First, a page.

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Allow editing of map and set constants

Similar to how array and cluster constants on the block diagram can be edited, it would be useful to be able to edit map and set constants on the block diagram.

 

For example:

tannells_0-1581381337525.png

In the map constant above, the developer can scroll through and see all of the key value pairs in the map (plus an empty element at the end of the map).

 

It would be useful to also be able to edit the key-value pairs in the map (and add more key-value pairs to the map by changing the empty element at the end of the map).

9 Comments
Proven Zealot

Yeah. This would be nifty. The UI experience was so frustrating that we abandoned it. If you have proposals for specifically how it would work, my team is interested. Specifically:

 

1. What constitutes "committing" a change to the constant such that sorting is reapplied? Or does a new/changed element immediately sort into position?

2. In a map, if you change or add a key that matches an already existing key, what happens to the conflicting value?

3. In a set, do you need feedback when two elements consolidate?

 

We kept coming back to some sort of "pop open a dialog where you change the contents and then commit the changes", but it felt really cumbersome. If you have better ideas, post them, please.

Member

1 - I imagined it being the same as committing a change to any other constant. When you finish typing and either click somewhere else or hit enter, it commits the change.

 

I wondered about sorting too. I think it would make sense for it to happen when you commit the change (for a map, sorting only has to happen if the key changes), and for it to keep the element you were just editing visible. So, after committing a change to an element, the scrollbar would move and the size would change. That way, you could continue editing that same element.

Member

2 - In a map, if you try to commit a change that changes or adds a key to match an already existing key, nothing happens (maybe the error sound plays) and the map switches to view the already existing key. 

Member

3 - I don't think feedback is necessary, but it would make sense for the set to behave similarly to the map. If you add an element that is already in the set, nothing happens and it shows you the other element. If you change one element to match another element, nothing happens and it shows you the other element. 

Proven Zealot

"I imagined it being the same as committing a change to any other constant. When you finish typing and either click somewhere else or hit enter, it commits the change."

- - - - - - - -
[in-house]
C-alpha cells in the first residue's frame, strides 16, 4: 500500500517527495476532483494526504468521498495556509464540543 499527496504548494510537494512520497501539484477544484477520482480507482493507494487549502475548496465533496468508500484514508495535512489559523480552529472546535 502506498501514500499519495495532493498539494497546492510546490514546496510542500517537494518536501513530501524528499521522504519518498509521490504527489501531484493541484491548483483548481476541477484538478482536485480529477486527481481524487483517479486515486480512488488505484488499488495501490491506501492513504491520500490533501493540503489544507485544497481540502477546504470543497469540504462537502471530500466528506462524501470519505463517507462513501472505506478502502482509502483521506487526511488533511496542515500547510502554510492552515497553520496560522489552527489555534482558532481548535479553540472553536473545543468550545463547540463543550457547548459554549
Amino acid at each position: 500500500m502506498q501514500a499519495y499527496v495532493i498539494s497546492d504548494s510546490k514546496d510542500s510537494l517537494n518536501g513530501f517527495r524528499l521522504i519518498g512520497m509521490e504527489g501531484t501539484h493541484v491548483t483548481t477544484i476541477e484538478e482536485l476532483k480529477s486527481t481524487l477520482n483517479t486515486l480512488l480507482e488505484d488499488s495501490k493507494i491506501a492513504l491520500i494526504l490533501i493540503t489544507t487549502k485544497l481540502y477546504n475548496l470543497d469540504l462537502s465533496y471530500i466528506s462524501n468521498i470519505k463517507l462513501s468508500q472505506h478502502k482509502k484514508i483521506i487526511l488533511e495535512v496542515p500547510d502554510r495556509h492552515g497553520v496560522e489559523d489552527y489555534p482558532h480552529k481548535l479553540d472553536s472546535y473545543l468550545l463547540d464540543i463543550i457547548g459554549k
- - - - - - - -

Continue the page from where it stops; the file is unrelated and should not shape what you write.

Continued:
Imagine if the key is a cluster with two fields. You edit one of the fields and click on the second field. Normally, that would commit the value change in any other constant. Does it do the same here? If so, you could end up stomping on values you never intended to interfere with. This alone means there's some sort of "meta edit" operation that needs to be started (somehow).

Member

I hadn't thought about that, but I think what I described in response to your 2nd question (if you try to commit a change that changes or adds a key to match an already existing key, nothing happens) would work for that case.

 

Specifically, for a key that is a cluster with two fields: 

  • you edit one of the fields and click on the second field
  • this changes the cluster, and LabVIEW tries to commit the change to the key
    • If there is not already another element with that key, the commit succeeds and the map retains its new value
    • If there is already an element with that key, the commit fails and the map constant reverts to its previous value
Proven Zealot

> If there is already an element with that key, the commit fails

> and the map constant reverts to its previous value

 

I have an existing map of :
[1, 1] -> "abc"

[2, 1] -> "def"

 

I want to change the key of the first entry to be [2, 2]. I change the first "1" to a "2"... and LabVIEW immediately reverts the edit when I click in the next field?

 

Cluster keys are not nearly as common as strings or ints, but they aren't rare. It's not a use case we could just let hang out there weirdly, especially if it lead people to think they had made an edit when in fact they had not. This was among many editing weirdnesses... all small, but collectively complex. So we punted editing out of the release to let smarter minds than us design it. 🙂

Proven Zealot

By the way... if anyone wants to build an editor for the constants, you could create a custom right-click menu option and write the code for the editor to show us what you'd like to have. I'm literally throwing my hands up and saying, "I have no idea what a good UI interaction for these things looks like."

Member

Instead of committing a change when a cluster key's field is modified, could you only commit the change when the user clicks outside the cluster's fields (i.e. clicking on the value, clicking on blank space in the cluster, or clicking outside the set/map constant).  For array keys, it would probably be similar except that the user can also click on the scrollbar and/or index display without committing the change.  On commit, the behavior could be as tannells described.

 

This could still be frustrating if the user is copying values from somewhere else, but, for normal editing, it should be fine.

 

I don't know if there is any other verification/committing process that is done when users click off of constants, but (if so) that should be done at the same time it normally would (i.e. if the first cluster key element would have some sort of verification, it would happen when clicking on the second element, while verification of the key as a whole would happen when clicking outside the cluster elements).